They say the problem is composite fillings, which are typically inserted into cavities as a viscous-plastic gel, shrink by about three percent as they polymerize  and harden in the tooth.  Though three percent might seem trivial, composites are sealed tightly on all four sides of the tooth's inner surface.  As the composite shrinks, it can pull away from the seal, creating an constant stress that may eventually crack the tooth or open a seam for bacteria to cause secondary caries.

To eliminate the problem, scientists say they need to improve the chemistry of the composite's matrix backbone, the main source of the shrinkage.  One hope is to develop a suitable synthetic molecule, or monomer, that polymerizes without losing volume as it forms chemical bonds with other monomers.

According to Eick, a strong candidate is oxirane, which polymerizes cationically.  That is, its monomers open their aromatic rings and expand to form chemical bonds.  Current composites that are based on free-radical chemistry, in which their rings contract during bond formation, resulting in a slight loss of volume.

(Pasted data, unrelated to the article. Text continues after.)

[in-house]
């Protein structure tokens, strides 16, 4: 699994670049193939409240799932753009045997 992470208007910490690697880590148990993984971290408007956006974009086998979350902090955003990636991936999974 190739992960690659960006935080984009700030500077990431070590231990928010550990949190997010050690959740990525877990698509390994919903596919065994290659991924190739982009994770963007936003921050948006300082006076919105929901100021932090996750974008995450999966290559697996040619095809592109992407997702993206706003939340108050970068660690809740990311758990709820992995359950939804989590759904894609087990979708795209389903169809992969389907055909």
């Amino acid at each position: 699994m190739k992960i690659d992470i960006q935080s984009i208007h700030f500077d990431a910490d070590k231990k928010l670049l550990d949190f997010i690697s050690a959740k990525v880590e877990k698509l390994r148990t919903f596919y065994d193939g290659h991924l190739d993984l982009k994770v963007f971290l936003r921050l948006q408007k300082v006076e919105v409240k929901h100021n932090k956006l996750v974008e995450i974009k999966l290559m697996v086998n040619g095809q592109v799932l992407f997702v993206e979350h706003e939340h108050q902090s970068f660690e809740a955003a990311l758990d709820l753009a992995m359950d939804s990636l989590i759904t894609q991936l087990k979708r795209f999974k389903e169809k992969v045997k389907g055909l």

"The typical polymerization stress for most current composites is in the neighborhood of 20 megapascals," said Eick, referring to a standard unit measure of stress.  "The oxiranes by themselves are maybe 8 megapascals and, when other expanding monomers are added to the oxirane, the measure is down to less than one.  So, we are getting very close to having a zero stress polymer.

To reach this point, however, has been no stroll through Kansas City's Country Club Plaza.  Given the many issues that arise in designing synthetic materials, Eick and colleagues have assembled an interdisciplinary research team, which, according to Eick, "brings a synergistic scientific focus" to the project.  Included on the research team are material scientists, computer scientists, toxicologists, synthesis chemists, and important industry collaborators.